Ancient Wisdom Makes a Comeback

Ancient Wisdom photo

The March/April 2013 issue of Scientific American Mind features articles about the science of Mindfulness, particularly referencing UCLA programs and research. At right, an image from National Geographic 2009 describing Univ. of Wisconsin fMRI studies of advanced meditators furnished by the Dalai Lama.

It is great to see the practice of Mindfulness rising in recognition and prominence, as the cover of the above popular science magazine attests. Similarly, the Psychotherapy Networker Symposium last month in Washington, DC had numerous presentations and references to Mindfulness, a further indication that this method is gaining high popularity.

Mindfulness as it is presently developed (by Jon Kabat-Zinn, Jack Kornfeld and others) derives from Zen Buddhist meditation and practices. It also has some similarities to Vipassana Buddhist meditation practices, and practices from Yoga, Taoism and Confucianism. From the perspective of modern interpretations being called Mindfulness, the unifying thread among all these is inclusion of body sensation awareness as a theme in the practice. Once again there is confirmation of the effectiveness of including this kind of mind-observing-body process for health and well-being.

The same conclusions were reached in the 1970’s with Eugene Gendlin’s Focusing and in the 1990’s with Peter Levine’s Somatic Experiencing®. More recently a collaboration between University of Wisconsin neuroscientists and the Dalai Lama has given additional solidity to the method, as advanced meditators had their brain activity measured by MRI and other methods. Here at CSES, we have been teaching Body-Low-Slow-Loop in every program for more than 12 years, with students and clients consistently reporting effectiveness at relieving anxiety and depression, physical pain and other forms of emotional distress.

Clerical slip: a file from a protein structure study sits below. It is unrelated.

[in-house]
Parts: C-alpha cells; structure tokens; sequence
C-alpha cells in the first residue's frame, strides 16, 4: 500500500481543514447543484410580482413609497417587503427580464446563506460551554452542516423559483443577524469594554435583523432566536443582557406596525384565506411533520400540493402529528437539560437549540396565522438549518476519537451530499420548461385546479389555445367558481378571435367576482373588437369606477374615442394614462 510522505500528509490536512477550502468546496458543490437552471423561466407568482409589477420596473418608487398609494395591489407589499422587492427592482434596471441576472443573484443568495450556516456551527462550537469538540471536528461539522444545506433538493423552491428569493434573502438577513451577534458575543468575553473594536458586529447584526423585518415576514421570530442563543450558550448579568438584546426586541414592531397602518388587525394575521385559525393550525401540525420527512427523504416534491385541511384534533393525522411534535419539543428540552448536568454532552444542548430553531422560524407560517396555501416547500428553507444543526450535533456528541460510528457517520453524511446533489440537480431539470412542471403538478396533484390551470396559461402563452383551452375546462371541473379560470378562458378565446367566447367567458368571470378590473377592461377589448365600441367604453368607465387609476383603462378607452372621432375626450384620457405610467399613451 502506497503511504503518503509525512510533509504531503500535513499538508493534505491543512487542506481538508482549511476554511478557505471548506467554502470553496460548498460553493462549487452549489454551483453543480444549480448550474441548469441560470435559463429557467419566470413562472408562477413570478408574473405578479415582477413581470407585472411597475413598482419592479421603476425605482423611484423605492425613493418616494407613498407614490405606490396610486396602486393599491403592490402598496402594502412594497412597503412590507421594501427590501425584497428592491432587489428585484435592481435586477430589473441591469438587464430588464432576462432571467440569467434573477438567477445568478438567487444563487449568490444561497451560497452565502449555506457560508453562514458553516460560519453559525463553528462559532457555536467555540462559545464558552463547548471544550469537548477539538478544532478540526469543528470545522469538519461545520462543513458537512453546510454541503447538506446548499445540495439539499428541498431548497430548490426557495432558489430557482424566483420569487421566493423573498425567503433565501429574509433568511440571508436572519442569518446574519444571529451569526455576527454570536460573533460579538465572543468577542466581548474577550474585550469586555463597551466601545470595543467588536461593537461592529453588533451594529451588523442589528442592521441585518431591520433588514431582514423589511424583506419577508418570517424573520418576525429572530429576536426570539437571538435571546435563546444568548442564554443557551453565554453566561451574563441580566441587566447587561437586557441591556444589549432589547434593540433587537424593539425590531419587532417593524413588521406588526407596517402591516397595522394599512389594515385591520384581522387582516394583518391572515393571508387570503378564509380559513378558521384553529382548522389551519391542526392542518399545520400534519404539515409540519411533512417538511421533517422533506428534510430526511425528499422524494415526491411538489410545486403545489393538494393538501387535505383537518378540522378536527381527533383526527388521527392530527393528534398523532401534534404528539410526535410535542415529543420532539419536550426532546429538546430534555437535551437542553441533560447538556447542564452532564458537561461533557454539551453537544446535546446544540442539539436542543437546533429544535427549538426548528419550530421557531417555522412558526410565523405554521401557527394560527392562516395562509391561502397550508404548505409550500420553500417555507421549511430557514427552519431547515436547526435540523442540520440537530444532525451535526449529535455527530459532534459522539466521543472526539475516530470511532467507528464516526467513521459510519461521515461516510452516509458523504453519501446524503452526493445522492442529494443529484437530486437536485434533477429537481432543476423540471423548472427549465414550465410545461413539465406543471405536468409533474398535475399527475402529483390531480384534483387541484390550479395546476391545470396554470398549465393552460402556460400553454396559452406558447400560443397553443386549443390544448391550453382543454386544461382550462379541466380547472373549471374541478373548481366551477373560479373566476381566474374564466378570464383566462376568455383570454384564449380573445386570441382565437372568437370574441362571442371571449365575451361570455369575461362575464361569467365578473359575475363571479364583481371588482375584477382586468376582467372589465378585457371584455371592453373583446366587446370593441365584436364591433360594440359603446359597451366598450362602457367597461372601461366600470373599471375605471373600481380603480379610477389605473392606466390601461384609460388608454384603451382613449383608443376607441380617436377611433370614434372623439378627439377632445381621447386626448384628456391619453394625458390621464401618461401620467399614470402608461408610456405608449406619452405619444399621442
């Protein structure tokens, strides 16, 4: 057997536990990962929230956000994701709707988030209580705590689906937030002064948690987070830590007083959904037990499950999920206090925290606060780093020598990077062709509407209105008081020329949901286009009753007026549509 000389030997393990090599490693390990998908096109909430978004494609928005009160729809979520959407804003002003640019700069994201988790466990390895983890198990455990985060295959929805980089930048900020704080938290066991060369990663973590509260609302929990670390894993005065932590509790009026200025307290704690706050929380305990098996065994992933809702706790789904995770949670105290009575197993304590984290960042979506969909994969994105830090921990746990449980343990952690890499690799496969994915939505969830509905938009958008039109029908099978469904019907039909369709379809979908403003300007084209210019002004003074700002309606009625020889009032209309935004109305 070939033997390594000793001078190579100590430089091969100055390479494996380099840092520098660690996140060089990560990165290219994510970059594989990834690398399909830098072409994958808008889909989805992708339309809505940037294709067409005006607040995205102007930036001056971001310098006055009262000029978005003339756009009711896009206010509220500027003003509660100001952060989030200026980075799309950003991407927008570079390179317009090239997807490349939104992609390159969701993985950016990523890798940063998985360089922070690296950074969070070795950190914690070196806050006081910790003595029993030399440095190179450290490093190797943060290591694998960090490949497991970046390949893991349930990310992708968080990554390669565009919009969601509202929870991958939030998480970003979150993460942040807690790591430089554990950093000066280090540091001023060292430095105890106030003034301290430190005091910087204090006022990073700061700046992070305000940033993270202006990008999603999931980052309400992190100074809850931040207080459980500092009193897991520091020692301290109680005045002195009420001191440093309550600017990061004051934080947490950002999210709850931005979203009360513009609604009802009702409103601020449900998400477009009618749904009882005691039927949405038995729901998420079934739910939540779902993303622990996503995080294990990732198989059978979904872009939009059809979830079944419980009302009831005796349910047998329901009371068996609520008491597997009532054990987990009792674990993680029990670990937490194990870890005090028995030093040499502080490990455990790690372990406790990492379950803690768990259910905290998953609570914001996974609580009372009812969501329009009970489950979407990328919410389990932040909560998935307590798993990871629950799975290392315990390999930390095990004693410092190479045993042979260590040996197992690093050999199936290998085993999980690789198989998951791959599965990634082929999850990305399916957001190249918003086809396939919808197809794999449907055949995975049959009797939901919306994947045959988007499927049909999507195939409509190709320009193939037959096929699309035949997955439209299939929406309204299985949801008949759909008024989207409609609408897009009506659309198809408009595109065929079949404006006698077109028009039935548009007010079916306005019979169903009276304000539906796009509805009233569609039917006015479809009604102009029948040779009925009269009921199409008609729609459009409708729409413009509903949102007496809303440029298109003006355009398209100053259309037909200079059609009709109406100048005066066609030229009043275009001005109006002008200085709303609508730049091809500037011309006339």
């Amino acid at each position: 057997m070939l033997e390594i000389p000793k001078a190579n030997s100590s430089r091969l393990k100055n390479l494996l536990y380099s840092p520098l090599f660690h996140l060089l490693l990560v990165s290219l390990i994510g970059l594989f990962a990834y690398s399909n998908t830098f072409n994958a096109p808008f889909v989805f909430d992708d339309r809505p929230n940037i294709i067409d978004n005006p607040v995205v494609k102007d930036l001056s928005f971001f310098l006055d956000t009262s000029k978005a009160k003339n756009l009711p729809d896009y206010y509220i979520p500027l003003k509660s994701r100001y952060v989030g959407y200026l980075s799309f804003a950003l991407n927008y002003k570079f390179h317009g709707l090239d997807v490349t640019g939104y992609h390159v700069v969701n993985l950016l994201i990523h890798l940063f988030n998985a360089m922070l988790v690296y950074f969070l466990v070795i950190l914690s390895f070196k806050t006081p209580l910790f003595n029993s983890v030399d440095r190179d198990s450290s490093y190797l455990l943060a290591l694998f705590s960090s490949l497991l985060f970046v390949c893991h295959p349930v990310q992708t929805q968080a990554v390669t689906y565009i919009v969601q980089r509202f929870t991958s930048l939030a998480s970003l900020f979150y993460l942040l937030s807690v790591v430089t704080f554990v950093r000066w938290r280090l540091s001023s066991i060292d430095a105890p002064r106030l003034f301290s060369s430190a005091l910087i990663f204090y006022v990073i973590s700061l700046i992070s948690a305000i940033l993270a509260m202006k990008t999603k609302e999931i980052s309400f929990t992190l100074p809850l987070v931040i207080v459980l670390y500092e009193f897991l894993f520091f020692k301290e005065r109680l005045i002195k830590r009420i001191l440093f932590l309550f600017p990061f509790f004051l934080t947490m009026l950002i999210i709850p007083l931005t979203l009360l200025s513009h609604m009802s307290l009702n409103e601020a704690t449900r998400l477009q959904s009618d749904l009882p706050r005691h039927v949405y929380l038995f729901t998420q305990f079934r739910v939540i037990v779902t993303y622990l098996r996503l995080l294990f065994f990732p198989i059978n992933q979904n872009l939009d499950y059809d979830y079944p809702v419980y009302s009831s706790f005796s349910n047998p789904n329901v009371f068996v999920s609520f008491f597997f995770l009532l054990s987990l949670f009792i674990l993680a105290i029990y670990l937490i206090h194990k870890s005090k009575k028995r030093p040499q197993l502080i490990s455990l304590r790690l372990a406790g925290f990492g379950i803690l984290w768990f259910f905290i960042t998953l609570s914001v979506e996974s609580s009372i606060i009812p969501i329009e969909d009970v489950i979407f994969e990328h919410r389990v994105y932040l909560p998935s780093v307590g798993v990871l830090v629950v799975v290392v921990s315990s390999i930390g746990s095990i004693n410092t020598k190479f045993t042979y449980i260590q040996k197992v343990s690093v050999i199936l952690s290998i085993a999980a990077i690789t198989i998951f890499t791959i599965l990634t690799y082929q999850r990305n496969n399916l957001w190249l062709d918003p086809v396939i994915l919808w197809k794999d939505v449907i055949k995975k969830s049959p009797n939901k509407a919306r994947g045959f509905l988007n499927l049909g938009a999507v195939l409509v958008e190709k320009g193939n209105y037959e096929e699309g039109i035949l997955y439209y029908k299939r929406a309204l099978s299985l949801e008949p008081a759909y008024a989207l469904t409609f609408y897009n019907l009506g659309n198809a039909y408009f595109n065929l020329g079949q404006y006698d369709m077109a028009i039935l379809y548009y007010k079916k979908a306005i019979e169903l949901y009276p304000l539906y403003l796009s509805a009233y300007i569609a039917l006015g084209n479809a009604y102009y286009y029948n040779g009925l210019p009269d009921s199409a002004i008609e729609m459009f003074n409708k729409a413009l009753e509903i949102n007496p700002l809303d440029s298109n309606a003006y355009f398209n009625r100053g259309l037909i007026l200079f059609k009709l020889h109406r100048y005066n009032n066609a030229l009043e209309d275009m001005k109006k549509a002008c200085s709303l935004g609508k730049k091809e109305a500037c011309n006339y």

These methods have been around for a very long time (thousands of years) but just now we are enjoying a renaissance due to scientific measurement technology that is now available. When science provides credibility, ancient ideas can be accepted more widely. The popularization of these ideas bodes well for humanity, as science and mysticism find common ground. Perhaps in time Polarity Therapy, a synthesis of wisdom traditions that springs from the very same ground as Mindfulness, will also be re-discovered and appreciated, once science validates the central concepts of energy flow and autonomic nervous system importance.

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